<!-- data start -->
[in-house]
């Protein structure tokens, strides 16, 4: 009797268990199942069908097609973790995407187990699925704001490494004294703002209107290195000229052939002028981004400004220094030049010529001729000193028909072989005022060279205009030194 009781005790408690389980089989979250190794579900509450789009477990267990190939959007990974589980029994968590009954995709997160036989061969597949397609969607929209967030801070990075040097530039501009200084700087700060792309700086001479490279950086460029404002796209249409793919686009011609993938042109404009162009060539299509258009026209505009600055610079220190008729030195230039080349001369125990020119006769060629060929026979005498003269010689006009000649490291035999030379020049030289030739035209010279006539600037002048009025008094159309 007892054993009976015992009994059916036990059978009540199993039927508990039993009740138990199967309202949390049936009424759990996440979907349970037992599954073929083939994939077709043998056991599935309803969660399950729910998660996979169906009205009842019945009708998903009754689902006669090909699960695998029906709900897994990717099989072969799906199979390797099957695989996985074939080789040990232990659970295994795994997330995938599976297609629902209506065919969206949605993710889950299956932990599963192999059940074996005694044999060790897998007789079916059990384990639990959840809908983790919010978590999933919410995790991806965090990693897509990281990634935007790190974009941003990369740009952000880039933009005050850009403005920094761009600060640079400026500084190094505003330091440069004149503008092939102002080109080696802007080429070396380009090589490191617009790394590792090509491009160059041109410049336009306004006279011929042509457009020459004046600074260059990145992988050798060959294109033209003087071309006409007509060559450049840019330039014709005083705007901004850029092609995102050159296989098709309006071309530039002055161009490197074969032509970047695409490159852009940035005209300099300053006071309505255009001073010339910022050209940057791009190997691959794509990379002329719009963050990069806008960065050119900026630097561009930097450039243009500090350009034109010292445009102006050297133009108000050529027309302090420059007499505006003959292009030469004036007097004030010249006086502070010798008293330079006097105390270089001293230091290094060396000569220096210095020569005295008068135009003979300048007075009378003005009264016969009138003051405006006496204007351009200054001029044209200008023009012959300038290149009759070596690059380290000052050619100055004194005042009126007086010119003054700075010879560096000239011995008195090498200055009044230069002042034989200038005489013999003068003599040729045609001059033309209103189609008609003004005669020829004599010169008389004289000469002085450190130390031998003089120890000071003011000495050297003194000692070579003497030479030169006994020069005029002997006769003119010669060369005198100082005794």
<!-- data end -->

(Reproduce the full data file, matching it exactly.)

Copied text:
[in-house]
């Protein structure tokens, strides 16, 4: 009797268990199942069908097609973790995407187990699925704001490494004294703002209107290195000229052939002028981004400004220094030049010529001729000193028909072989005022060279205009030194 009781005790408690389980089989979250190794579900509450789009477990267990190939959007990974589980029994968590009954995709997160036989061969597949397609969607929209967030801070990075040097530039501009200084700087700060792309700086001479490279950086460029404002796209249409793919686009011609993938042109404009162009060539299509258009026209505009600055610079220190008729030195230039080349001369125990020119006769060629060929026979005498003269010689006009000649490291035999030379020049030289030739035209010279006539600037002048009025008094159309 007892054993009976015992009994059916036990059978009540199993039927508990039993009740138990199967309202949390049936009424759990996440979907349970037992599954073929083939994939077709043998056991599935309803969660399950729910998660996979169906009205009842019945009708998903009754689902006669090909699960695998029906709900897994990717099989072969799906199979390797099957695989996985074939080789040990232990659970295994795994997330995938599976297609629902209506065919969206949605993710889950299956932990599963192999059940074996005694044999060790897998007789079916059990384990639990959840809908983790919010978590999933919410995790991806965090990693897509990281990634935007790190974009941003990369740009952000880039933009005050850009403005920094761009600060640079400026500084190094505003330091440069004149503008092939102002080109080696802007080429070396380009090589490191617009790394590792090509491009160059041109410049336009306004006279011929042509457009020459004046600074260059990145992988050798060959294109033209003087071309006409007509060559450049840019330039014709005083705007901004850029092609995102050159296989098709309006071309530039002055161009490197074969032509970047695409490159852009940035005209300099300053006071309505255009001073010339910022050209940057791009190997691959794509990379002329719009963050990069806008960065050119900026630097561009930097450039243009500090350009034109010292445009102006050297133009108000050529027309302090420059007499505006003959292009030469004036007097004030010249006086502070010798008293330079006097105390270089001293230091290094060396000569220096210095020569005295008068135009003979300048007075009378003005009264016969009138003051405006006496204007351009200054001029044209200008023009012959300038290149009759070596690059380290000052050619100055004194005042009126007086010119003054700075010879560096000239011995008195090498200055009044230069002042034989200038005489013999003068003599040729045609001059033309209103189609008609003004005669020829004599010169008389004289000469002085450190130390031998003089120890000071003011000495050297003194000692070579003497030479030169006994020069005029002997006769003119010669060369005198100082005794």